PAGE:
The World Health Organization (WHO) on Thursday called for an integrated approach to boost the management of non-communicable diseases (NCDs) such as hypertension and diabetes in Africa.
Matshidiso Moeti, regional director for WHO in Africa, said that underinvestments had undermined diagnosis and case management of lifestyle diseases in the continent.
“We need to borrow from the management of COVID-19 where integrated and multi-stakeholders approach has led to organized campaigns against the pandemic,” Moeti said during a virtual event to commemorate global week for action on NCDs.
Moeti noted that the medication cash payment model that is common in the continent is a stumbling block to access NCD treatment since the majority of populations are poor and unable to pay medical bills from their pockets.
She observed that from WHO’s survey, Africans die younger from NCDs than other people from other continents.
The official said that it is unfortunate that COVID-19 disrupted the management of NCDs as medicine failed to reach those suffering from the disease, hence leading to many deaths of people suffering from NCDs.
Citing a recent WHO survey, Moeti said 41 countries reported disruptions of NCDs management.
She added that the study finds out that NCDs accounted for 50 percent of deaths from COVID-19 in most countries.
In South Africa, she said, nearly half of all cases and deaths on the continent, 61 percent of the COVID-19 patients in hospitals had hypertension and 52 percent had diabetes and 45 percent of people aged 60-69 who died from COVID-19 also had hypertension.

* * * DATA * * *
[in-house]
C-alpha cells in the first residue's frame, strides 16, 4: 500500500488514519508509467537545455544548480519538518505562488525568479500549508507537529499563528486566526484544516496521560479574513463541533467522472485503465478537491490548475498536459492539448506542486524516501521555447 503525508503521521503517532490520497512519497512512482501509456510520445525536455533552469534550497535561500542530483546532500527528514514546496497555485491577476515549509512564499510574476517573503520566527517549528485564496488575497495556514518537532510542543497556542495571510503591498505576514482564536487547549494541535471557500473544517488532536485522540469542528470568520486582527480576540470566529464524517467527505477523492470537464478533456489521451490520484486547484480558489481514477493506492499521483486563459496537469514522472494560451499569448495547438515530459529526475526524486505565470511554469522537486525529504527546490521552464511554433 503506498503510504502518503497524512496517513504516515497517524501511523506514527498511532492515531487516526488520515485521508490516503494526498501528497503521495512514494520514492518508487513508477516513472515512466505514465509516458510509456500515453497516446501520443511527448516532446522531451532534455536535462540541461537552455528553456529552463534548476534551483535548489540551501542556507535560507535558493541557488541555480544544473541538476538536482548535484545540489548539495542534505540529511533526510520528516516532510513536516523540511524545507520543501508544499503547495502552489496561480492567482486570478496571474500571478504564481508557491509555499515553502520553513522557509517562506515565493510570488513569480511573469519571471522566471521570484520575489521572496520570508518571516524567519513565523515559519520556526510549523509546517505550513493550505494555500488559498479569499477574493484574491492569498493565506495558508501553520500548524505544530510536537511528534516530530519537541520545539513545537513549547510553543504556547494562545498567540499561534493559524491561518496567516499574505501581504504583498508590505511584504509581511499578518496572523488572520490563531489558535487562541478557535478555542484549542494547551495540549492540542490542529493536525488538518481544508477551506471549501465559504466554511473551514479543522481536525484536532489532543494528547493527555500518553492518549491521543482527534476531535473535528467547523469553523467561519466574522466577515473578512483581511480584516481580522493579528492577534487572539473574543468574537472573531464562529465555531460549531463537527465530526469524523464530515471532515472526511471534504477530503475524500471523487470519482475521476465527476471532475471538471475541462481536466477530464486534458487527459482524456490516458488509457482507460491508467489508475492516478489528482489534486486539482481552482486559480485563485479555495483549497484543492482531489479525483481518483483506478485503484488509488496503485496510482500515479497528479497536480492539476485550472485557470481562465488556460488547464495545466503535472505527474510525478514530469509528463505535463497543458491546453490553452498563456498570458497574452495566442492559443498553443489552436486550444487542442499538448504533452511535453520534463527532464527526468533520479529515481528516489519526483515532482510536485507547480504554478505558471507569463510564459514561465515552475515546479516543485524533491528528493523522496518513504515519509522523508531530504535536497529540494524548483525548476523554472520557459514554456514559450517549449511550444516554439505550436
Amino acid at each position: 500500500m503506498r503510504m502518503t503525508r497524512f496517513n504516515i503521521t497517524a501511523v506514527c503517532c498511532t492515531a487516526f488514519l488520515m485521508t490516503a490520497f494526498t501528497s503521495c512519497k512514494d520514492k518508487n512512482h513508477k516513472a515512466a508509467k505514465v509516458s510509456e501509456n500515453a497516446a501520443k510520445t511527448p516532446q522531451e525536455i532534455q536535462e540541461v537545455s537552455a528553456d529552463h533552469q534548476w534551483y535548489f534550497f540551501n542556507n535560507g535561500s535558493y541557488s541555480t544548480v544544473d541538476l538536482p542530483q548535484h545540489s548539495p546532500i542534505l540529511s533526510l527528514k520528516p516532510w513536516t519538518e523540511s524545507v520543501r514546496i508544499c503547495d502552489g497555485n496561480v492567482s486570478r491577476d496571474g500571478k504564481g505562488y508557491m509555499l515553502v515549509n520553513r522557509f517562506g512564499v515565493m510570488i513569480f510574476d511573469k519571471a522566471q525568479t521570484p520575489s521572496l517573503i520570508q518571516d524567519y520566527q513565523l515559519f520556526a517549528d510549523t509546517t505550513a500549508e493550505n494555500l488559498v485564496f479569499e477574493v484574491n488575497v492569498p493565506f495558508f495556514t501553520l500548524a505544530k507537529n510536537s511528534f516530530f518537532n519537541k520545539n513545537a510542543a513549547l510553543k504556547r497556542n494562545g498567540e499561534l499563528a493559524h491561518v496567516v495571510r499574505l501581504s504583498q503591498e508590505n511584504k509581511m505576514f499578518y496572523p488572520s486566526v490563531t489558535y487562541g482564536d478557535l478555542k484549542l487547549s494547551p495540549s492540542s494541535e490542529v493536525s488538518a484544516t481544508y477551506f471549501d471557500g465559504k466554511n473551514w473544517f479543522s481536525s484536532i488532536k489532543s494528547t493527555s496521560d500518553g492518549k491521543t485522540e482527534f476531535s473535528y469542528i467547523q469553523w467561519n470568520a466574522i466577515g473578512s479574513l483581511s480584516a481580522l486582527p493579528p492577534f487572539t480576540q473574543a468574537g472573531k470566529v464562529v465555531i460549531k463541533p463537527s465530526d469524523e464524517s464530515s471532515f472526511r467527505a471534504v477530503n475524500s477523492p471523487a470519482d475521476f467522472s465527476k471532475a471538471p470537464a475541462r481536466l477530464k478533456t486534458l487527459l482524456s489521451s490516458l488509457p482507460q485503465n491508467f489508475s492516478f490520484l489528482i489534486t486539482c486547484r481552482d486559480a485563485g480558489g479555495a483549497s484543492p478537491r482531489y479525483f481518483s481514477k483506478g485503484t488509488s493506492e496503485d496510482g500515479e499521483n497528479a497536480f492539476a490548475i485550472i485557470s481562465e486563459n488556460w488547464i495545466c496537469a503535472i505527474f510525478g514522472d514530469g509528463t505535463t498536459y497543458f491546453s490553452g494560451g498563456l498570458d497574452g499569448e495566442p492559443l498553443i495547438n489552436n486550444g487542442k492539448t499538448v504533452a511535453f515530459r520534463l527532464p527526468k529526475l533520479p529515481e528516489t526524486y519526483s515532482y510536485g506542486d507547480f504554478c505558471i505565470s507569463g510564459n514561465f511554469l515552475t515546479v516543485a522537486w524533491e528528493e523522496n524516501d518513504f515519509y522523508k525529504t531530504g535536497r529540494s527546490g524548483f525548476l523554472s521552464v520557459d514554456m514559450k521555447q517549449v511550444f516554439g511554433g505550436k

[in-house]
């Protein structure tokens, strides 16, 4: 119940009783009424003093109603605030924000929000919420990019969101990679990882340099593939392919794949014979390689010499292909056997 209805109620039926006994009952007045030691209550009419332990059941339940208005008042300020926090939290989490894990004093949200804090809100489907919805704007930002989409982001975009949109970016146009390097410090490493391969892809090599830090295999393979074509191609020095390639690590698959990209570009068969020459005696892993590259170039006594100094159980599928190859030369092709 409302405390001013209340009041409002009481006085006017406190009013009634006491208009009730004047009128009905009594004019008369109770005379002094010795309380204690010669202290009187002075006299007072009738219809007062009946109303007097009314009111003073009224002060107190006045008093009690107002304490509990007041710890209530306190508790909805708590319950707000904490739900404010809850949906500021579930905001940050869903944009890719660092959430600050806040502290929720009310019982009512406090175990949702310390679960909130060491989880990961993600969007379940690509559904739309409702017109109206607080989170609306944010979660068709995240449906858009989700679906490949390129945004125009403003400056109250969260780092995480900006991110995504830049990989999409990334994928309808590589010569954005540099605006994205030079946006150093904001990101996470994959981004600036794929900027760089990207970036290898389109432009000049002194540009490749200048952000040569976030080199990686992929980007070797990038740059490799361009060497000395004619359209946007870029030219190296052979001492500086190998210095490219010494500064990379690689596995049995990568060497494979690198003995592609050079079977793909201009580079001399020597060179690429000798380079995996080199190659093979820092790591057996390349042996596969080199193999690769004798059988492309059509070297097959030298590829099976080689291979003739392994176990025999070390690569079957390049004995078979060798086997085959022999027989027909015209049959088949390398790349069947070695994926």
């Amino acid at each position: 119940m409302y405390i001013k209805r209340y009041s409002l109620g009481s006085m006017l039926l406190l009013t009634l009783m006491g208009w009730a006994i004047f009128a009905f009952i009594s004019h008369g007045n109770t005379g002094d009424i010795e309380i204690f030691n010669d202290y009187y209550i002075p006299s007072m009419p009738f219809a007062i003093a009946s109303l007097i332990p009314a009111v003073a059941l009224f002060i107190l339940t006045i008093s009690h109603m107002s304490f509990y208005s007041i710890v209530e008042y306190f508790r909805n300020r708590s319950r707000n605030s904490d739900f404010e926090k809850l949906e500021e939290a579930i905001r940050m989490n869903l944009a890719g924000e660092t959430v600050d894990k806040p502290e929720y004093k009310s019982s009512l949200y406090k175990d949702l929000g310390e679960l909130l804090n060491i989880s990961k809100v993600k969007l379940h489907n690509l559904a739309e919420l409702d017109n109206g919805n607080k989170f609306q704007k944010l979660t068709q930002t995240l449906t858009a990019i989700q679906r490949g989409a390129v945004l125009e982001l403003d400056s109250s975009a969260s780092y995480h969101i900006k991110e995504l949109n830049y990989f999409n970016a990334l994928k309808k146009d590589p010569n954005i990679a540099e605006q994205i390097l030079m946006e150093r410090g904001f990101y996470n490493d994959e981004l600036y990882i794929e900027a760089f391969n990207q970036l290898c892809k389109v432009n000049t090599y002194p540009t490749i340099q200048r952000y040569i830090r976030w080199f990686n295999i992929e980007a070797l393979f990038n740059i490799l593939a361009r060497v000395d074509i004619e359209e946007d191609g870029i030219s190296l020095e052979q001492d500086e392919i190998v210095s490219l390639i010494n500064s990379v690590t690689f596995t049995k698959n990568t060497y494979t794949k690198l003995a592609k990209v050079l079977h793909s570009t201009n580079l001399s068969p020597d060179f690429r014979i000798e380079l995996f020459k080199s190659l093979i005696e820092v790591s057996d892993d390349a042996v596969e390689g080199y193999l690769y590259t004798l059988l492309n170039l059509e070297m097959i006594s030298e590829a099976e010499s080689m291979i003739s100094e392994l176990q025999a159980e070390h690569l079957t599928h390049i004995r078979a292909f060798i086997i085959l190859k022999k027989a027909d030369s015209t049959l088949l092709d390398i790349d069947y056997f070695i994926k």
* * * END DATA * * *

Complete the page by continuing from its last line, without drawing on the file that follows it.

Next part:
Moeti added that in Kenya, around half of COVID-19 deaths occurred in people with NCDs.
She noted that WHO preliminary analysis of 14 countries in the African region, hypertension, diabetes, cardiovascular disease and asthma are the co-morbidities most associated with COVID-19 patients.
“These chronic conditions require continuous treatment, but as governments address the ongoing pandemic, health services for NCDs have been severely disrupted,” she said.
Moeti however said that it is unfortunate that the continent faces a double burden of infectious diseases and NCDs.
She called on governments and development partners to focus on NCDs, adding that management attention and prioritization are currently lagging behind.
Moeti urged countries in sub-Saharan Africa to embrace Universal Health Care as a breakthrough in managing and eradicating diseases.